At night, the black levels reveal their depth, holding firm in comparison to the daylight sequences. There are no scenes where they falter, dip, or lose their overall capacity to generate an image with dimensionality. There are no instances of abnormal crush, the deepest portions of the image blending perfectly with the bright, natural contrast.
Most apparent though is the detail. Jungles are overloaded with immense layers of vegetation, the definition startling as the camera pans back, or keeps an eye in close on the actors chopping through foliage. Subtle things, from the straw roofs of the camp to the sand under it all are meticulous regardless of the distance involved. Facial detail is wonderful, the constant stream of sweat visible in the mid-range without fault, the camera rarely pushing in for close-ups. Uniform patterns are fantastic, the hat of Alec Guinness fully textured, and again, distance is irrelevant to this transfer.
The source material is pristine. This is certainly a new master, any damage or dirt left on the frame completely oblivious to the viewer when watching due to its limited nature. Fades are accompanied by a harsh dip in technical acuity, the nature of film process of the day and hardly detrimental to the experience, more so when you’re used to the issue from prior viewing of other classics. This is a disc that can join a number of releases in the classical category to show off the format’s ability to breathe new life into these icons.
Sony’s DTS-HD 5.1 mix is mostly unnecessary but capable, probably sourced from the 6-track 70mm print. Benefiting from the lack of compression is that Malcolm Arnold score, carrying not only pristine fidelity but a presence about it that it was never afforded before. It sticks in the front channels where it should, surround use limited to only negligible sound effects, such as the bats around 1:52:44 or an addition to the famously whistled Colonel Bogey March.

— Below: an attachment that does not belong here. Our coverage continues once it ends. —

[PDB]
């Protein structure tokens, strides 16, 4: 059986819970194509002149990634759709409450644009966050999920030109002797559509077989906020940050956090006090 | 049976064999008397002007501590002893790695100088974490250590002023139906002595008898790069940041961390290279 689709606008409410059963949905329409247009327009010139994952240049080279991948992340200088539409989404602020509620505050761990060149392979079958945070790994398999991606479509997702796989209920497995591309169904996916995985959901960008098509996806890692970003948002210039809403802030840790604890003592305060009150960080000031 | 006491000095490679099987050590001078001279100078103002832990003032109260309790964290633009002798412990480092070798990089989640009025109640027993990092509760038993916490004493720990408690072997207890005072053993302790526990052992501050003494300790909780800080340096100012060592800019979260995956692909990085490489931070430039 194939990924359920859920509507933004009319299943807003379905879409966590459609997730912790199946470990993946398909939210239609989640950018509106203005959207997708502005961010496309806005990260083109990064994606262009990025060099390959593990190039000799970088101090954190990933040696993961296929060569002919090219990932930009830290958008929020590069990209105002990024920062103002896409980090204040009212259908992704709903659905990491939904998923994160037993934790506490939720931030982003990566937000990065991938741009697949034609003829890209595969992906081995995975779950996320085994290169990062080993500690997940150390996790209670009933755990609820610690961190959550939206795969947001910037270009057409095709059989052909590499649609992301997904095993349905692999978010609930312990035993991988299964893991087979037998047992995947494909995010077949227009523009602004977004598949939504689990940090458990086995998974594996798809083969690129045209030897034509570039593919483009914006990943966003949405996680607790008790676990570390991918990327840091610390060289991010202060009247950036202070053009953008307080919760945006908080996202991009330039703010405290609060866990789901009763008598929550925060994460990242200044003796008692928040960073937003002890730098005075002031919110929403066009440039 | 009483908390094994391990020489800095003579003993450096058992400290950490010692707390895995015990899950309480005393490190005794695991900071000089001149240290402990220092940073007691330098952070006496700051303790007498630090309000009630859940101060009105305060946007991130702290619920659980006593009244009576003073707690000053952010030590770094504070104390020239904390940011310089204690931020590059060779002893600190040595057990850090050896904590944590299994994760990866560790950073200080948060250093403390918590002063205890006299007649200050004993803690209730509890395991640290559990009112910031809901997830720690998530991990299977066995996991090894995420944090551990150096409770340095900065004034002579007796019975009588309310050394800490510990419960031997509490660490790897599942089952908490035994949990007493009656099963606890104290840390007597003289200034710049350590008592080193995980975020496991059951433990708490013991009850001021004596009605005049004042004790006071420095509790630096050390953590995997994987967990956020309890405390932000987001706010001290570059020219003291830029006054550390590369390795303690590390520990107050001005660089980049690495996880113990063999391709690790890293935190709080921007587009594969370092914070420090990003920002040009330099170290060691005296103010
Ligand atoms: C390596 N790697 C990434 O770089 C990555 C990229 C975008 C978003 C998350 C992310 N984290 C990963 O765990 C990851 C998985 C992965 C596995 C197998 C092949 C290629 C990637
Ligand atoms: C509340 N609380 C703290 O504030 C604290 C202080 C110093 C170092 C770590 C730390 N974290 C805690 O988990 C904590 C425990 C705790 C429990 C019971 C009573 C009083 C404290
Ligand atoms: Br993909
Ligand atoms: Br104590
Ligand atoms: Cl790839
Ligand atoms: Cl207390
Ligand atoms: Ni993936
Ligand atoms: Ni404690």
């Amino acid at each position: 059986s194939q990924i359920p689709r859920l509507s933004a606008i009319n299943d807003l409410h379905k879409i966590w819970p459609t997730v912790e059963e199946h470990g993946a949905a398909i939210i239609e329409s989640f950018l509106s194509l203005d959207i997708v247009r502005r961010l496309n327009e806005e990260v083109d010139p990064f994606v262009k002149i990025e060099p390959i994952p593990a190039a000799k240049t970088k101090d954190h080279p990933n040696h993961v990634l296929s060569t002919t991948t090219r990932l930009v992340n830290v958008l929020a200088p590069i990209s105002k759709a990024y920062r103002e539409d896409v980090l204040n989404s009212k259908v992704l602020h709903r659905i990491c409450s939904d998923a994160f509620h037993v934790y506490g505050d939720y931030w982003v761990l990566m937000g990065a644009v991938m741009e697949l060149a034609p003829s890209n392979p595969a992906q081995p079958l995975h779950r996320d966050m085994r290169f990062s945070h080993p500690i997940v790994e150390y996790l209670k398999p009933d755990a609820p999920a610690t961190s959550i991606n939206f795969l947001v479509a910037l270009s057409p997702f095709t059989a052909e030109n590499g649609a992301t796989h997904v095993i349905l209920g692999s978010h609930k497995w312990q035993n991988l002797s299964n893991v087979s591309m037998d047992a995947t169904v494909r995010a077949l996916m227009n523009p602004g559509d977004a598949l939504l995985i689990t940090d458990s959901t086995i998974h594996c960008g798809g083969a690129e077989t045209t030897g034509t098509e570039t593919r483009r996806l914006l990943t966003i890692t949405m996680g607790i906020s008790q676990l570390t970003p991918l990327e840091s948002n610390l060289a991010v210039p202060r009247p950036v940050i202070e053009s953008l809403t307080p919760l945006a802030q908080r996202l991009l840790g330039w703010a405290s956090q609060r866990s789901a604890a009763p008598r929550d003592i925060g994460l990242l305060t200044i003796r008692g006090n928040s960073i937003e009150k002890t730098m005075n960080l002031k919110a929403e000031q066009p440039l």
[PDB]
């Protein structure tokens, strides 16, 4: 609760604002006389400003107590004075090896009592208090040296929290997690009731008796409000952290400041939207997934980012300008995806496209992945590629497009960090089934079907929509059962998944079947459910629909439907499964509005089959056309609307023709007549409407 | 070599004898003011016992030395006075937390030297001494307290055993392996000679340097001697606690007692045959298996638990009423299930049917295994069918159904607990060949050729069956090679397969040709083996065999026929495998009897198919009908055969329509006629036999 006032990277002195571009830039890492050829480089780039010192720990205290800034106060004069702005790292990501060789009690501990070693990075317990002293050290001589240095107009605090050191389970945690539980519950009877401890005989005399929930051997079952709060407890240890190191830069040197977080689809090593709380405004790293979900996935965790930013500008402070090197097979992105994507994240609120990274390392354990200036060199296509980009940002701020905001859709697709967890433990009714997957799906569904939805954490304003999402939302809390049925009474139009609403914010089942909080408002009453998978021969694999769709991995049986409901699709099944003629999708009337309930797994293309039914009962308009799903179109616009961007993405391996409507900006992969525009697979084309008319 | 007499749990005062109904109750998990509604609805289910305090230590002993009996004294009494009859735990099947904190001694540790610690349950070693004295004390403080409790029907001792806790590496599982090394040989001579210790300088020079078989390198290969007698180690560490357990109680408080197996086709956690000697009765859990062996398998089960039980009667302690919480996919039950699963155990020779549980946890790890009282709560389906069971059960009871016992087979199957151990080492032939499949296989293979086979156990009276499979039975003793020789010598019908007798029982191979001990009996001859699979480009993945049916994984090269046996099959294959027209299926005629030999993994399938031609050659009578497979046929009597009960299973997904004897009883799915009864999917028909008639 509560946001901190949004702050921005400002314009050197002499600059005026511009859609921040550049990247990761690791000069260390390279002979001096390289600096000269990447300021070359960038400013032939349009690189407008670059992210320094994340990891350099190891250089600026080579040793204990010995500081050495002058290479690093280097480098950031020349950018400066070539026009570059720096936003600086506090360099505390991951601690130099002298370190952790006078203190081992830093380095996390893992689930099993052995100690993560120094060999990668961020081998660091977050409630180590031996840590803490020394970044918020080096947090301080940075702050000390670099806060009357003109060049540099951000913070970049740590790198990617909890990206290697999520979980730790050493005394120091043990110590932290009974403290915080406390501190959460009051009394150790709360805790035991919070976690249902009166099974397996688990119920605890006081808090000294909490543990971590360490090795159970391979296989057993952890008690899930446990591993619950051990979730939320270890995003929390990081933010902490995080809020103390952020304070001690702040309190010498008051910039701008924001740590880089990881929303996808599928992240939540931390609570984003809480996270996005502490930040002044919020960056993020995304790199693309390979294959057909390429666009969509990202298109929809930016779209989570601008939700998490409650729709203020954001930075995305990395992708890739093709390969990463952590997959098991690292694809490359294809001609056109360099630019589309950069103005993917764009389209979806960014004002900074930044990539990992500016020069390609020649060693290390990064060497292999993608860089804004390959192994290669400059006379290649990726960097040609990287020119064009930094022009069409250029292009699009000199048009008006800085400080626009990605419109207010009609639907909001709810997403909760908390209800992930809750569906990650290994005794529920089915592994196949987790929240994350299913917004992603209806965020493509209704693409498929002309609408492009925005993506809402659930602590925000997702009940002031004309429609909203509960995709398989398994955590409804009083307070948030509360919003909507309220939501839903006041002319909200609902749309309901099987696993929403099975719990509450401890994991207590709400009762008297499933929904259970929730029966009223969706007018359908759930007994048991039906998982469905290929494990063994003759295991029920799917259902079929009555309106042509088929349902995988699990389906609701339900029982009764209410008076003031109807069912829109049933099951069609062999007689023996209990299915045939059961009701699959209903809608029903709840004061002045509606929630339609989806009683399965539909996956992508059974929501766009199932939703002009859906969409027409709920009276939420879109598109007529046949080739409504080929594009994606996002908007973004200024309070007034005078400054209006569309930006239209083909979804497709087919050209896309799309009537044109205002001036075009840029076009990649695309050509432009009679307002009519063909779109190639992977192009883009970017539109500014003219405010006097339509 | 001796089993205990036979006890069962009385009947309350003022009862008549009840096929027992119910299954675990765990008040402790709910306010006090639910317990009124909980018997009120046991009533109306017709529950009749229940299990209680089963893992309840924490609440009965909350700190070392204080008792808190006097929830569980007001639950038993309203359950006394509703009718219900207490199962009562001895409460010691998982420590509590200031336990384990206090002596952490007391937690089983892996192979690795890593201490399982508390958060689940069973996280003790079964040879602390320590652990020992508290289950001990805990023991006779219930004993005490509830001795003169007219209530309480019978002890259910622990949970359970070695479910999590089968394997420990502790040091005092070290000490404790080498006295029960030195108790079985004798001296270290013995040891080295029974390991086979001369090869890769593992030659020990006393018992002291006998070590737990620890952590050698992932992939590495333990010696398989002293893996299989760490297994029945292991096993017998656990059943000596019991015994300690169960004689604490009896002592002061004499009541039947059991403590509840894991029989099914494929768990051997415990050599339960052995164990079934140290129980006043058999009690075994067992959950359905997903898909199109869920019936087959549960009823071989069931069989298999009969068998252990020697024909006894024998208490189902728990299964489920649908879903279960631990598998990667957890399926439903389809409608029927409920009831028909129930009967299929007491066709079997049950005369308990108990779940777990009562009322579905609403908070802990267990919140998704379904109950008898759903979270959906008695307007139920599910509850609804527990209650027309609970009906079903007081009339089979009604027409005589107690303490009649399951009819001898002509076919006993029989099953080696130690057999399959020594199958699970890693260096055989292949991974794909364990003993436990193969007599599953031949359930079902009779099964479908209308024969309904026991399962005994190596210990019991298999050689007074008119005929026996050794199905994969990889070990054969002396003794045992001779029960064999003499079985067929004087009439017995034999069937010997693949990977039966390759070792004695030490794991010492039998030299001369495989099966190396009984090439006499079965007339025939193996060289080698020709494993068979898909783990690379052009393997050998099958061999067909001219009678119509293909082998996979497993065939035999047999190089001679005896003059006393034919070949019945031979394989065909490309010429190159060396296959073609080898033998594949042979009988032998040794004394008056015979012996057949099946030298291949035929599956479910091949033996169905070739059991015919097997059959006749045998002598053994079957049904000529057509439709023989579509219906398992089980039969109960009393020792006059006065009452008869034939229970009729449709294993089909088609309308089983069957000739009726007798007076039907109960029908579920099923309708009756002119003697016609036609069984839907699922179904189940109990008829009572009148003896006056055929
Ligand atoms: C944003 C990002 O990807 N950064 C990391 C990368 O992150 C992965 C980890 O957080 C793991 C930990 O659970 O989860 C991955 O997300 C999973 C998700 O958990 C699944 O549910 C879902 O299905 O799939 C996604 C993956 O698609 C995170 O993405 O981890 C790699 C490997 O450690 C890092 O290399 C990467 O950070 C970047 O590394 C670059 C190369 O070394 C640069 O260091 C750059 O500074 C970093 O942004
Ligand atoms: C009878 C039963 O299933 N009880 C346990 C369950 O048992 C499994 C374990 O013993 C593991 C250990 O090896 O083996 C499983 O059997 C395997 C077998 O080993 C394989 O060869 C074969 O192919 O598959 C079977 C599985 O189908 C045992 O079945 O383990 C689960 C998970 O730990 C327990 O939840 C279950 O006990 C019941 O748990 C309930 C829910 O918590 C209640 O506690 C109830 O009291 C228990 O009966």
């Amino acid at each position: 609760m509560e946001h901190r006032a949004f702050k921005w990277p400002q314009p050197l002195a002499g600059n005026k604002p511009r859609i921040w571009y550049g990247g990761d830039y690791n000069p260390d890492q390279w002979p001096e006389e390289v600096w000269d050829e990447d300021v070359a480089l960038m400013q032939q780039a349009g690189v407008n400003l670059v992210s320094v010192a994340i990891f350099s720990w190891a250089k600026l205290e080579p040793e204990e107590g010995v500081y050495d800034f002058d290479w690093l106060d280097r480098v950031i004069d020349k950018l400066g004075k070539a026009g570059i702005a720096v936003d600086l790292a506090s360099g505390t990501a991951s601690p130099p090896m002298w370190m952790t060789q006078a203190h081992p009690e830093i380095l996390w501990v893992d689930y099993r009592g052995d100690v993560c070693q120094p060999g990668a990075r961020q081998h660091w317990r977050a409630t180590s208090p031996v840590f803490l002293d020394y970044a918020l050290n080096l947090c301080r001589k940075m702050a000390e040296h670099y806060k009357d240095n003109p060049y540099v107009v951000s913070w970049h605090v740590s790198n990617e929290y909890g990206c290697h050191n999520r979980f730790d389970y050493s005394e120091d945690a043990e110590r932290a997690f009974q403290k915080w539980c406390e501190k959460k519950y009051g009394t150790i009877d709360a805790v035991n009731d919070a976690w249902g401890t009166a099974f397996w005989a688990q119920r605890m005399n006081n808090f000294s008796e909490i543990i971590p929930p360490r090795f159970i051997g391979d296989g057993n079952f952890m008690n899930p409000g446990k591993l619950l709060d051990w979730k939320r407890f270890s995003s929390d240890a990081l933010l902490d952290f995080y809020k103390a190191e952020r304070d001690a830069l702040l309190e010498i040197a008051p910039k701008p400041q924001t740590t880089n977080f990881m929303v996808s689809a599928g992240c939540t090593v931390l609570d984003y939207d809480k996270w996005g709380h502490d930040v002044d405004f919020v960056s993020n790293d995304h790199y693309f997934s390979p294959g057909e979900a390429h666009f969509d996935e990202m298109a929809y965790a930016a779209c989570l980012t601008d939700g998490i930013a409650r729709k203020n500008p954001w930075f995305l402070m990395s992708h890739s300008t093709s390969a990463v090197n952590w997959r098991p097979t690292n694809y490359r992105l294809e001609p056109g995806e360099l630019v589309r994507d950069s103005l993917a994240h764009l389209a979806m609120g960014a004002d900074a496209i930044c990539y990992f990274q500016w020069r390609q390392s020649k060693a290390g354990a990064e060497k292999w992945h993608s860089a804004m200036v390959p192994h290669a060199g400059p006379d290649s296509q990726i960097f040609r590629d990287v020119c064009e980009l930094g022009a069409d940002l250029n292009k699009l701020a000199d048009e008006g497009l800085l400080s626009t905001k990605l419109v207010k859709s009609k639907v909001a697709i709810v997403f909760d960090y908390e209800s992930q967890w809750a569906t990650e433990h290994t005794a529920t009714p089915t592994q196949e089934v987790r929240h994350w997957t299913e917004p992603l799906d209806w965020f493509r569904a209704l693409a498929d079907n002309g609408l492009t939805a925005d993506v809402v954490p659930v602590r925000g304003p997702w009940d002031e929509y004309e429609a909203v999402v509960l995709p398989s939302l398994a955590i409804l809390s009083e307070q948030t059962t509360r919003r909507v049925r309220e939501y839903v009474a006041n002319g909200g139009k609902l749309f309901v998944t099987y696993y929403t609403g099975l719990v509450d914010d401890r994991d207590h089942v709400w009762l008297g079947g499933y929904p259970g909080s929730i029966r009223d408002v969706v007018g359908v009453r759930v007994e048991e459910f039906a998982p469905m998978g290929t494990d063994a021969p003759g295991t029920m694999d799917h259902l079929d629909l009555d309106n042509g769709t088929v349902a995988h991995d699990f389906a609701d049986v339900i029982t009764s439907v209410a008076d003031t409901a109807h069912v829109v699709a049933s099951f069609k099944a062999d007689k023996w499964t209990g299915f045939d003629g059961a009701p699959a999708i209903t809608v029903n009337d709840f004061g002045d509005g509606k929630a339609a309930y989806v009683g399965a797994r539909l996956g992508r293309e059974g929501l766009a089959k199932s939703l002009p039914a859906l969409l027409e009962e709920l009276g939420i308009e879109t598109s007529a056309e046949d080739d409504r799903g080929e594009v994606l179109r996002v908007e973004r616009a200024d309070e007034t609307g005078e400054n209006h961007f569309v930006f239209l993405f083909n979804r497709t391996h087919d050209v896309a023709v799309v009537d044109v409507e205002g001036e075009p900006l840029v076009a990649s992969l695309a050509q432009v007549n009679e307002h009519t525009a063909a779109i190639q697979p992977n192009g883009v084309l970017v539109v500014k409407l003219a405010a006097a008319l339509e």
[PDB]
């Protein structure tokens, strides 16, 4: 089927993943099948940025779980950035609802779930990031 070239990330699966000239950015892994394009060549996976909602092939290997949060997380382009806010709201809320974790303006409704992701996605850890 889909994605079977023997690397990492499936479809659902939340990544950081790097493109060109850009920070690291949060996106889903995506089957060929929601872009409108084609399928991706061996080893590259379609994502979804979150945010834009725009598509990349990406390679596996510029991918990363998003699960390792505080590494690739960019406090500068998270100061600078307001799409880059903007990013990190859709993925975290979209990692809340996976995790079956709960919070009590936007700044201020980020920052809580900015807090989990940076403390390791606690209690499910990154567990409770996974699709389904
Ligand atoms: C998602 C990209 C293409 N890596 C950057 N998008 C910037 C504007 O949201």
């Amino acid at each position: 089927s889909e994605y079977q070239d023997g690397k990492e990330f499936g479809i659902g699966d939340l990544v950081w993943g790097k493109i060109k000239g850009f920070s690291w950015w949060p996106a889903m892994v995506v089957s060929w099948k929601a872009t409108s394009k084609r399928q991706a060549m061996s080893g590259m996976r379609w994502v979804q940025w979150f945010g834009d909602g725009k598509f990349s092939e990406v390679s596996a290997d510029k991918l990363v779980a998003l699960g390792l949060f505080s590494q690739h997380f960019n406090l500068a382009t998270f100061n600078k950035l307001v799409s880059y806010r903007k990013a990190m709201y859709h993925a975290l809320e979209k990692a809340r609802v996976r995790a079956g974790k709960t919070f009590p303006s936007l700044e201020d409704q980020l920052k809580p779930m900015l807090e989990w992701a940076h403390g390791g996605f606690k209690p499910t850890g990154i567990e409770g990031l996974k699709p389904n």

Gunfire during the finale sits firmly in the stereo and center channels, where a natural split is evident. From the opening credits, the train passes through right to left naturally. They are also used for various ambient effects, the sounds of insects chirping and such, with great effectiveness.
Dialogue is another stunner, clear and as precise as one could ever hope it to be. The difference between the clarity here and some modern efforts will be imperceptible to the casual viewer the majority of the time. There is some evidence of ADR, or some other recording method. Saito’s dialogue suddenly shifts to a flat, faded quality around 36:40 in direct contrast to the natural aural stability seconds before. As Saito gives his speech at 48:29, there is another shift, seemingly speaking through an unseen megaphone, the closest comparison that can be given.
There is no evidence of technical errors, hiss and popping eliminated from this track with no discernible drop in audible fidelity.
Crossing the Bridge is the first bonus feature listed, a pop-up displaying various trivia about the film and POW camps in general. It’s well designed, with the ability to skip right to the next talking point, which is great for a movie of this length. A 55-minute making-of is probably a better choice for film buffs, although the roughly Laserdisc-level quality does put a small damper on it. Better to have it then not however.
Clips from The Steve Allen Show in 1957 has Alec Guinness and William Holden promoting the film from the set. Some stills from the film’s premiere are narrated by Holden. Rise and Fall of a Jungle Giant is a vintage making-of focused on the bridge. A fairly unique short film from USC is loaded with set footage while Holden discusses film criticism and what to look for. An Appreciation by Filmmaker John Milius runs eight-minutes as he discusses his favorite aspects. A photo gallery, trailers, and BD-Live access remain. Missing from the DVD are some DVD-ROM features that are barely a loss.